In agreement with council, Johnson City police chief will step down next year

Johnson City Chief of Police Randy Holland. (Johnson City Police Department Facebook page)
Johnson City Chief of Police Randy Holland. (Johnson City Police Department Facebook page)

JOHNSON CITY, Texas (KXAN) — The Johnson City City Council reached an agreement with suspended Police Chief Randy Holland that will see him go on administrative leave and then retire from the department next year.

The council held a hearing on Holland Monday evening, then convened in a closed session to discuss his position. After nearly four hours, council members came back out and had an attorney announce to the public that Holland would voluntarily separate from the police department in 2018.

“I’ll remain on until June 13 of 2018 as chief of police with credentials. This will allow me to pursue the political arena I want to, the book and the movie I’m working on,”Holland said once the meeting concluded, adding he plans to release a song Tuesday.

Holland and his attorney added that he will receive full pay and benefits until he leaves the police department in June. The city also agreed to give Holland $12,500 in severance pay.

Holland, who has been employed with JCPD since 2008, was suspended by Mayor Dawn Capra on Nov. 9 following a performance review. At the time, the mayor said she couldn’t elaborate on the suspension since it was a personnel issue.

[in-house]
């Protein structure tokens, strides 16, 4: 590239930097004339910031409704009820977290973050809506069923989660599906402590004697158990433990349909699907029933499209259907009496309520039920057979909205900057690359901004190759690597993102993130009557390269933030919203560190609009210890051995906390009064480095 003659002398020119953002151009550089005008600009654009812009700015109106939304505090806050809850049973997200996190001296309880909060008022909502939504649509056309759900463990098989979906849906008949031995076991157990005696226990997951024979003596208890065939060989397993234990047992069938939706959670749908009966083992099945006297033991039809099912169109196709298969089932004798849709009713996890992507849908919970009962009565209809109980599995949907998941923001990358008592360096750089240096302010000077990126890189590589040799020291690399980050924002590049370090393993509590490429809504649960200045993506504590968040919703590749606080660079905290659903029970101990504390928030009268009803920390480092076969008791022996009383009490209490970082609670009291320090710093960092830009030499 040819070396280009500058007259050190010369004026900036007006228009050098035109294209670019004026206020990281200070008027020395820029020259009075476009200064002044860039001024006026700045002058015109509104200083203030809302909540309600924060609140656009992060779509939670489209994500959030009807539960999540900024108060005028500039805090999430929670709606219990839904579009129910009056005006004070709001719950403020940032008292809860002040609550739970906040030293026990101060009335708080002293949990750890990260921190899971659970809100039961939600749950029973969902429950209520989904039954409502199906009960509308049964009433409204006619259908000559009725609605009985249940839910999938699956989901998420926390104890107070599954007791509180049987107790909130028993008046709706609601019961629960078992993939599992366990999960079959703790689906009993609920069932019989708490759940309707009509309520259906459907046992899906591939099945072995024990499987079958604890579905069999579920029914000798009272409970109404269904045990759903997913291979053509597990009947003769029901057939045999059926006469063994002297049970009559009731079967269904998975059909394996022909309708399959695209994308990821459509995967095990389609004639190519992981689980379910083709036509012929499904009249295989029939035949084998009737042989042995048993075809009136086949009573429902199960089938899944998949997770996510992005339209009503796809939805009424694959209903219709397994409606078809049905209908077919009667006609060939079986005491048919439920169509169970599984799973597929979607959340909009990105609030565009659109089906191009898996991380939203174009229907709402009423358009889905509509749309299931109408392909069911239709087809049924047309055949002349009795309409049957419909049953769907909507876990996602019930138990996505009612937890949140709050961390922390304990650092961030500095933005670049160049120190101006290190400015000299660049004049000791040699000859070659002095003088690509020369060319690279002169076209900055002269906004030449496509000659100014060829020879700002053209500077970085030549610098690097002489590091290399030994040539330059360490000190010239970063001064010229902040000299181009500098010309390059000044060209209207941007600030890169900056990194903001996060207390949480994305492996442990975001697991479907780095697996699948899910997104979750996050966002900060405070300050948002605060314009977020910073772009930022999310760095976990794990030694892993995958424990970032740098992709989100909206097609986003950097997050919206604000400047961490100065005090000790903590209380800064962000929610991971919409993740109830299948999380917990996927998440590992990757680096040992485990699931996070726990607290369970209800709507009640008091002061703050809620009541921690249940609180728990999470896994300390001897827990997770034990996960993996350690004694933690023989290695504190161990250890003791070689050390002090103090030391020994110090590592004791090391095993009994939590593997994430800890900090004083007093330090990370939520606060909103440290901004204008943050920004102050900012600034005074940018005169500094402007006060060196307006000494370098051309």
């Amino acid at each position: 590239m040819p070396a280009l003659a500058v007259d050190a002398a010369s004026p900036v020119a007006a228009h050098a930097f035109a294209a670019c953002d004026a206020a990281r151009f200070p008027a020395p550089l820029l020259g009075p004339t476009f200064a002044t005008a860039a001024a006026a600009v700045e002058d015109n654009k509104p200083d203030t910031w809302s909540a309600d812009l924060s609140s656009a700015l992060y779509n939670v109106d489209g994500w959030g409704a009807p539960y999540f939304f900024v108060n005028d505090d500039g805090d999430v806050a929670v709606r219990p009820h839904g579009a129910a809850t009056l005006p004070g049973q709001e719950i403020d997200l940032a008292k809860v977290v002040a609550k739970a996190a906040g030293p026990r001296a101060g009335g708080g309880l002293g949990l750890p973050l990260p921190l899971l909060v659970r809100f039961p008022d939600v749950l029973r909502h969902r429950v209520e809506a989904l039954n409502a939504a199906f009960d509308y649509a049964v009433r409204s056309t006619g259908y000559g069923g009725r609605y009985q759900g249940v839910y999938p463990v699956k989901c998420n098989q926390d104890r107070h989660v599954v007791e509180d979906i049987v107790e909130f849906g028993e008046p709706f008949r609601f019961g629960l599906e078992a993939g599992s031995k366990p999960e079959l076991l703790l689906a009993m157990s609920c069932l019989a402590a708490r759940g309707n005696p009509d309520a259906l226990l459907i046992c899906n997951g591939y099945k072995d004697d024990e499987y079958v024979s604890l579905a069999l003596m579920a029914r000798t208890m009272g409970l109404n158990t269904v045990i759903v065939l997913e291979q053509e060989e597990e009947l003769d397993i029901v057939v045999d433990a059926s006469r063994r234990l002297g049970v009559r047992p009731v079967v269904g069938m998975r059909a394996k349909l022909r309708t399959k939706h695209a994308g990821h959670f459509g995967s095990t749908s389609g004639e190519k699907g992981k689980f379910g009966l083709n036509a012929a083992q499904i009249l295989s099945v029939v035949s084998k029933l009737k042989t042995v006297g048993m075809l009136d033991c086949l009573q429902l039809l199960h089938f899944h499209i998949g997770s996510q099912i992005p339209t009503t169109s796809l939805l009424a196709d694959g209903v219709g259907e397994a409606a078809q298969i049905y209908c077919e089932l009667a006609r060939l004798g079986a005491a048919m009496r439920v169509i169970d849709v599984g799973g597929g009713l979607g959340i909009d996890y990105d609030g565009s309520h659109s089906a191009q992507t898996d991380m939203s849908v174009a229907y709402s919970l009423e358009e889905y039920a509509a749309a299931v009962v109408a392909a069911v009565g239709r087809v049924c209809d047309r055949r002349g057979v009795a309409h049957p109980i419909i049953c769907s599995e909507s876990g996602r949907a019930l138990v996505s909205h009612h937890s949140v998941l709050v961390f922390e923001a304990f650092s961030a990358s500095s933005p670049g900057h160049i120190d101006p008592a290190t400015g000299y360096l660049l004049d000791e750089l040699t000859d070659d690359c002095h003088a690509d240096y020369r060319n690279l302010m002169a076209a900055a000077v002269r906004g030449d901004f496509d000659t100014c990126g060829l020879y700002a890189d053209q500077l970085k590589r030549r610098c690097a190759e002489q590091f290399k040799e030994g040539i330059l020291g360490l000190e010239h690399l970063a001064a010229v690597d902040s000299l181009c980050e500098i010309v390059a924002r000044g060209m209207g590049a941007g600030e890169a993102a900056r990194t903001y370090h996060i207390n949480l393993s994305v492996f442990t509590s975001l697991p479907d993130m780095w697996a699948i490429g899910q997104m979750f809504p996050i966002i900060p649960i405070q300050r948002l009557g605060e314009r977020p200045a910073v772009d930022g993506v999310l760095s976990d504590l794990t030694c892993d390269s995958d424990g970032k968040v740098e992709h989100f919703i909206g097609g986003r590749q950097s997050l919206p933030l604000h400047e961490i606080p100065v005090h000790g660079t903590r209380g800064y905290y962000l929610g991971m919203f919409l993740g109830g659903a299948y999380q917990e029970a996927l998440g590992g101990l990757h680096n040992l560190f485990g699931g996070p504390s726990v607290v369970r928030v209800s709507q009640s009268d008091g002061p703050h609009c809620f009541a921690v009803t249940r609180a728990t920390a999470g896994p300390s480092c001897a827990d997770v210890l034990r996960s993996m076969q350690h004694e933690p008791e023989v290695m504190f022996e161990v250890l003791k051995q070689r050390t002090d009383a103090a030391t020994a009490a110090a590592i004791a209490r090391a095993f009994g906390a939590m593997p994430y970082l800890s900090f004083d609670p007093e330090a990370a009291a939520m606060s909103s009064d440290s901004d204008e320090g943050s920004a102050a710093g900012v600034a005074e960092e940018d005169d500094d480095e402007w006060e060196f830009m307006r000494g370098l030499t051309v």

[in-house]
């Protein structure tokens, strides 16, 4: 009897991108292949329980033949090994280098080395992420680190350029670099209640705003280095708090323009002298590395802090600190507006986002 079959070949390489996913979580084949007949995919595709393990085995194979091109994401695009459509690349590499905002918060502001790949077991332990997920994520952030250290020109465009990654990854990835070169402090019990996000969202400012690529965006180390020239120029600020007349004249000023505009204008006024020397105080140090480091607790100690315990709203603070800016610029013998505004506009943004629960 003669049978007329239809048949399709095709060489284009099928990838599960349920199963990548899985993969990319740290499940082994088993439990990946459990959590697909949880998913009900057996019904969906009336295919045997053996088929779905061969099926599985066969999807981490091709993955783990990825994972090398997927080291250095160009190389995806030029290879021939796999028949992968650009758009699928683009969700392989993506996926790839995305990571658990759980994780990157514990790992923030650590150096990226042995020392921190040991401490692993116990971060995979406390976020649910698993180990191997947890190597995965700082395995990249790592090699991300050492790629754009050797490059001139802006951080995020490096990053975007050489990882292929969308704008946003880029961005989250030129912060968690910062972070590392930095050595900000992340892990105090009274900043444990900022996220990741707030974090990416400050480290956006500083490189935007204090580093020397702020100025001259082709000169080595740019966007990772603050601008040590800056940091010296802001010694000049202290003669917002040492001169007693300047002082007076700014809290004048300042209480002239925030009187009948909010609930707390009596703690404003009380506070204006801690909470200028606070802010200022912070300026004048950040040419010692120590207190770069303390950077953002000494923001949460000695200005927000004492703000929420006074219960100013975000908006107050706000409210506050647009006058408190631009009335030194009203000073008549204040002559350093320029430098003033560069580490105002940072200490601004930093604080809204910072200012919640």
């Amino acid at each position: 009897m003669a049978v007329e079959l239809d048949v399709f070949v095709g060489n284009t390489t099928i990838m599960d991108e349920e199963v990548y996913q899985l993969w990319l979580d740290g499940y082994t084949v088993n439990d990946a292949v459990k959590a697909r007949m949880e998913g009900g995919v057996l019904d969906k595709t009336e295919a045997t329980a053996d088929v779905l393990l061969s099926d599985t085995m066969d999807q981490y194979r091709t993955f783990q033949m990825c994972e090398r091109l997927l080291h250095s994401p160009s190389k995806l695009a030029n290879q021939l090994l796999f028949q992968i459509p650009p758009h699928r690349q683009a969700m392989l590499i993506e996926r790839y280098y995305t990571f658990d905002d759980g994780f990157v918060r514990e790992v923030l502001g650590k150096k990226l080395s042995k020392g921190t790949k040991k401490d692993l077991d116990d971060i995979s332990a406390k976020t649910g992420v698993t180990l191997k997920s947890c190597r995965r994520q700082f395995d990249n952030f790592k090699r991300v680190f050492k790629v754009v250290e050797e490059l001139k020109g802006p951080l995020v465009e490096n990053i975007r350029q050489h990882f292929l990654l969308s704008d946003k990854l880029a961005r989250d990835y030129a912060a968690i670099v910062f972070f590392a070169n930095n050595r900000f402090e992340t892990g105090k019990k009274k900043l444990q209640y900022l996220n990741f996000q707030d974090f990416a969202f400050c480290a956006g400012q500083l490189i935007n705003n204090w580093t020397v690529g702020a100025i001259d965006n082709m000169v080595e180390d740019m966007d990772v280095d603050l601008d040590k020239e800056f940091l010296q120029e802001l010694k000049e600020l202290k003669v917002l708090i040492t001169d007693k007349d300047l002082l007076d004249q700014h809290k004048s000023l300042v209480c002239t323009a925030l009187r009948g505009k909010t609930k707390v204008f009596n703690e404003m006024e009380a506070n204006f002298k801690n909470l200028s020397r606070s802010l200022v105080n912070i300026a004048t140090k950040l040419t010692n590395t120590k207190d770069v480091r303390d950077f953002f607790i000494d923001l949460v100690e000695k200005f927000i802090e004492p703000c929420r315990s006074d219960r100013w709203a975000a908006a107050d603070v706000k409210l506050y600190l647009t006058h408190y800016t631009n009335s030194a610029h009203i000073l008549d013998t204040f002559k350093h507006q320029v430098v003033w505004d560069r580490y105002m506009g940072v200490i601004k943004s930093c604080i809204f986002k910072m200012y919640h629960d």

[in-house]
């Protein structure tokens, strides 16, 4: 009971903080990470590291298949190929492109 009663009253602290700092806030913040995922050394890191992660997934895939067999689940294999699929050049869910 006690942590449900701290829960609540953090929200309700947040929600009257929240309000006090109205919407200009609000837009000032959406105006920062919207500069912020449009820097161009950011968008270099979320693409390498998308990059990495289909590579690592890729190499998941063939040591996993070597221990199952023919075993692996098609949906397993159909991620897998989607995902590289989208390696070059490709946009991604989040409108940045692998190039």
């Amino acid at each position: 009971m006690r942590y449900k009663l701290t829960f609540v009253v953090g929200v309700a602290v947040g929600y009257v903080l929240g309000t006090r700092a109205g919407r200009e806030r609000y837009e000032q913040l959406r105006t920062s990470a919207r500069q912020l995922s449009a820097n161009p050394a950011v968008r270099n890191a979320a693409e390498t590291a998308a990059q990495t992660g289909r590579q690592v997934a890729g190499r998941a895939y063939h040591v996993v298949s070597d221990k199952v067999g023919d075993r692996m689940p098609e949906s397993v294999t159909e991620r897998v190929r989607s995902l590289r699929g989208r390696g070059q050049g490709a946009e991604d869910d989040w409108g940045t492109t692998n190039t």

In Holland’s statement, he says Capra created a “hostile work environment” by “consulting and conspiring” with his officers to get them to “align against” him. Holland goes on to say Capra has fueled rumors about him and allowed the rumors to go unchallenged.

Holland believes the situation with Capra escalated in October after an officer’s exit interview, where the officer claimed drug informants told him Holland was having an affair with a drug suspect. “This began an illegal and unethical investigation against me that was sanctioned and empowered by Mayor Capra. This was all done with no verbal or written notice to me and in direct violation with the policies and procedures of the city,” says Holland in his statement.

Holland said in his Facebook post he would file a lawsuit for wrongful termination if the city council supported Capra’s decision to terminate him, however after he and his attorney reached an agreement with the city Monday night, he said he would not pursue further legal action.

“It’s been probably one of the most rewarding times in my life,” Holland said of his eight years with the Johnson City Police Department. “I’m not done with law enforcement by any stretch of the imagination. I have offers as we speak.”

Holland also told reporters he’s considering running for Johnson City mayor in the future.

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